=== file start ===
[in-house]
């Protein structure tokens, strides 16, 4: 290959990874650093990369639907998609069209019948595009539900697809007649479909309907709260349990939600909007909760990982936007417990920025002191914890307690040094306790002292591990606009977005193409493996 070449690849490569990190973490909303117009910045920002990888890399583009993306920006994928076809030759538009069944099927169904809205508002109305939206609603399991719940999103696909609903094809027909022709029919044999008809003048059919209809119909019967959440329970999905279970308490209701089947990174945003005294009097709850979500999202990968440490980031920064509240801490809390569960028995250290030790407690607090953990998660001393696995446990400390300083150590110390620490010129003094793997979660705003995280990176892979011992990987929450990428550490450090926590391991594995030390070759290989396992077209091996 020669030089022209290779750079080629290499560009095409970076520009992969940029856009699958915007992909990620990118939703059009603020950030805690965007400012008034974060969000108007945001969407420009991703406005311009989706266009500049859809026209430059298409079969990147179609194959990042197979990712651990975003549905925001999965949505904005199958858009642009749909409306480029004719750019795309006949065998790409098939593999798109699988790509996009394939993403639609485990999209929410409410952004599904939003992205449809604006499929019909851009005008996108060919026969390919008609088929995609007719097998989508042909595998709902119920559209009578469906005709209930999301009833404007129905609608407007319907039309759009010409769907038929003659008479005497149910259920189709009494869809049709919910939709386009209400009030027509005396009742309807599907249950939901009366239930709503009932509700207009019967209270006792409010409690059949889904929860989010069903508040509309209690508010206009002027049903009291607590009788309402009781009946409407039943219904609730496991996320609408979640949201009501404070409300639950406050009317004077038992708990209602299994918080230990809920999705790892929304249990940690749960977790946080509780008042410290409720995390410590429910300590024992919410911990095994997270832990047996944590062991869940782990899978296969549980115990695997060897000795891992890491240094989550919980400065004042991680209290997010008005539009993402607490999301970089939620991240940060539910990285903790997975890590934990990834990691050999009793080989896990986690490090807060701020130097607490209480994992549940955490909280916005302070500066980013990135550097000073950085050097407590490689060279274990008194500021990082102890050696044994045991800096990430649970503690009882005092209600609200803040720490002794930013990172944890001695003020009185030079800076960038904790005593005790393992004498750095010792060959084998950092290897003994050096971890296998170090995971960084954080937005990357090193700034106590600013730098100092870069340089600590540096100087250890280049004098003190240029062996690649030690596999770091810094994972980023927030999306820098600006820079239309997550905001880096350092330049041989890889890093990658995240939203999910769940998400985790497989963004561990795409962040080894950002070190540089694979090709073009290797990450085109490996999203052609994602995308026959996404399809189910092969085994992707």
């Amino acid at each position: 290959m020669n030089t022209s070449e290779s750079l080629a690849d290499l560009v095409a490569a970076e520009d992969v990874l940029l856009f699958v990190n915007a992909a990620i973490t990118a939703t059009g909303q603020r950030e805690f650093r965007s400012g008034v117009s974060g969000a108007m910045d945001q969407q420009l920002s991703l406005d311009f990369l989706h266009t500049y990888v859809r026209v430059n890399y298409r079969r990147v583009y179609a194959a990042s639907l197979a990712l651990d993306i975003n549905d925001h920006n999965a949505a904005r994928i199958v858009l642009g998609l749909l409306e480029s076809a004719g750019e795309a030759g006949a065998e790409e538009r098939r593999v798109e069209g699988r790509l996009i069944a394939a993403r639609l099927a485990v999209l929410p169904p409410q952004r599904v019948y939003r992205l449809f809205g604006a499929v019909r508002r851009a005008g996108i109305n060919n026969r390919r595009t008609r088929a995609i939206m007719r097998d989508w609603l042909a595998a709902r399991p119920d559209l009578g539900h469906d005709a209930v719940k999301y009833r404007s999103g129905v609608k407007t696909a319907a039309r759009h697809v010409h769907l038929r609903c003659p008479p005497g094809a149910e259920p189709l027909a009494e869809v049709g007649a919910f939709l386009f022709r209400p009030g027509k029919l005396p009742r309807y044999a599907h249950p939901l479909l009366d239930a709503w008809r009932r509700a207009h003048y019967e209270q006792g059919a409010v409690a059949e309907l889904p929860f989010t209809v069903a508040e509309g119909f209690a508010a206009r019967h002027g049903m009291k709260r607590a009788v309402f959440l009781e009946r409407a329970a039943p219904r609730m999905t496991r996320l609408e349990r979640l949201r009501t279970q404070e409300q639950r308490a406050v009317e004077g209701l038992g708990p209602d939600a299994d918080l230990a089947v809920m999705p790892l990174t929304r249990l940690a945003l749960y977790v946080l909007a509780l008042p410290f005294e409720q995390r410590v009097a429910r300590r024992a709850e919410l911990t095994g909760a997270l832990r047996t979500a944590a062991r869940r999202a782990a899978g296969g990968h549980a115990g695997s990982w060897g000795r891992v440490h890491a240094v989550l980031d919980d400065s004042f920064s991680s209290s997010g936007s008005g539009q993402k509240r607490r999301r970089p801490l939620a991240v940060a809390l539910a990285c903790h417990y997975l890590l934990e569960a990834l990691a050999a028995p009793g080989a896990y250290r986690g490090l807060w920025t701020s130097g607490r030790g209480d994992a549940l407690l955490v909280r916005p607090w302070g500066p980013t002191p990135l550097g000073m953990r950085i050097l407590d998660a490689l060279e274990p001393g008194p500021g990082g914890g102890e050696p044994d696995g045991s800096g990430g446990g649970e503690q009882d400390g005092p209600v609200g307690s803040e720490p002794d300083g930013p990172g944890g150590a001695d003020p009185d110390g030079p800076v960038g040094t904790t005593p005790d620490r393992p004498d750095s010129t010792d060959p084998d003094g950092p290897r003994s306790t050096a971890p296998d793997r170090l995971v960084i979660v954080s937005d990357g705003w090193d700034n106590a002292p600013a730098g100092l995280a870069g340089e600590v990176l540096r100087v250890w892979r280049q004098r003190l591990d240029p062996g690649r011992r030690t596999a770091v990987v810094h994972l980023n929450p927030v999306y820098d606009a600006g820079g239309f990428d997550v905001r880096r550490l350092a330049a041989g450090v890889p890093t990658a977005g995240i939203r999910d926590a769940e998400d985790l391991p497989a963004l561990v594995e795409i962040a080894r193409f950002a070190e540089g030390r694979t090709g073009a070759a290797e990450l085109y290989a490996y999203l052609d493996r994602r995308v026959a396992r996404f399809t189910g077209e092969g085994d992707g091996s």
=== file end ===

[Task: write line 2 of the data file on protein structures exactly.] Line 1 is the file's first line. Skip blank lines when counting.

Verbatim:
């Protein structure tokens, strides 16, 4: 290959990874650093990369639907998609069209019948595009539900697809007649479909309907709260349990939600909007909760990982936007417990920025002191914890307690040094306790002292591990606009977005193409493996 070449690849490569990190973490909303117009910045920002990888890399583009993306920006994928076809030759538009069944099927169904809205508002109305939206609603399991719940999103696909609903094809027909022709029919044999008809003048059919209809119909019967959440329970999905279970308490209701089947990174945003005294009097709850979500999202990968440490980031920064509240801490809390569960028995250290030790407690607090953990998660001393696995446990400390300083150590110390620490010129003094793997979660705003995280990176892979011992990987929450990428550490450090926590391991594995030390070759290989396992077209091996 020669030089022209290779750079080629290499560009095409970076520009992969940029856009699958915007992909990620990118939703059009603020950030805690965007400012008034974060969000108007945001969407420009991703406005311009989706266009500049859809026209430059298409079969990147179609194959990042197979990712651990975003549905925001999965949505904005199958858009642009749909409306480029004719750019795309006949065998790409098939593999798109699988790509996009394939993403639609485990999209929410409410952004599904939003992205449809604006499929019909851009005008996108060919026969390919008609088929995609007719097998989508042909595998709902119920559209009578469906005709209930999301009833404007129905609608407007319907039309759009010409769907038929003659008479005497149910259920189709009494869809049709919910939709386009209400009030027509005396009742309807599907249950939901009366239930709503009932509700207009019967209270006792409010409690059949889904929860989010069903508040509309209690508010206009002027049903009291607590009788309402009781009946409407039943219904609730496991996320609408979640949201009501404070409300639950406050009317004077038992708990209602299994918080230990809920999705790892929304249990940690749960977790946080509780008042410290409720995390410590429910300590024992919410911990095994997270832990047996944590062991869940782990899978296969549980115990695997060897000795891992890491240094989550919980400065004042991680209290997010008005539009993402607490999301970089939620991240940060539910990285903790997975890590934990990834990691050999009793080989896990986690490090807060701020130097607490209480994992549940955490909280916005302070500066980013990135550097000073950085050097407590490689060279274990008194500021990082102890050696044994045991800096990430649970503690009882005092209600609200803040720490002794930013990172944890001695003020009185030079800076960038904790005593005790393992004498750095010792060959084998950092290897003994050096971890296998170090995971960084954080937005990357090193700034106590600013730098100092870069340089600590540096100087250890280049004098003190240029062996690649030690596999770091810094994972980023927030999306820098600006820079239309997550905001880096350092330049041989890889890093990658995240939203999910769940998400985790497989963004561990795409962040080894950002070190540089694979090709073009290797990450085109490996999203052609994602995308026959996404399809189910092969085994992707």